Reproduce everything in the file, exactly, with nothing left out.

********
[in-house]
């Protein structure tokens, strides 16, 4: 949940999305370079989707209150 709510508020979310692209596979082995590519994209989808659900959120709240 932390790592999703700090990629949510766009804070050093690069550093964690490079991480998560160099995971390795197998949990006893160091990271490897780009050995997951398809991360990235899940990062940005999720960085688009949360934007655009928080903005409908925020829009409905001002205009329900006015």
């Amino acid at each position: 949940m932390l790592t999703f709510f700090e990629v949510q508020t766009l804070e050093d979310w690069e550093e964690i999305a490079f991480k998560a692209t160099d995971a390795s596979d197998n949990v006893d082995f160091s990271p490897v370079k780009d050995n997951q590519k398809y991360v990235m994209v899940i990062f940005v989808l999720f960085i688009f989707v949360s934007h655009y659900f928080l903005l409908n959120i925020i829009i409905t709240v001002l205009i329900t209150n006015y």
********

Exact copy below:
[in-house]
């Protein structure tokens, strides 16, 4: 949940999305370079989707209150 709510508020979310692209596979082995590519994209989808659900959120709240 932390790592999703700090990629949510766009804070050093690069550093964690490079991480998560160099995971390795197998949990006893160091990271490897780009050995997951398809991360990235899940990062940005999720960085688009949360934007655009928080903005409908925020829009409905001002205009329900006015």
């Amino acid at each position: 949940m932390l790592t999703f709510f700090e990629v949510q508020t766009l804070e050093d979310w690069e550093e964690i999305a490079f991480k998560a692209t160099d995971a390795s596979d197998n949990v006893d082995f160091s990271p490897v370079k780009d050995n997951q590519k398809y991360v990235m994209v899940i990062f940005v989808l999720f960085i688009f989707v949360s934007h655009y659900f928080l903005l409908n959120i925020i829009i409905t709240v001002l205009i329900t209150n006015y």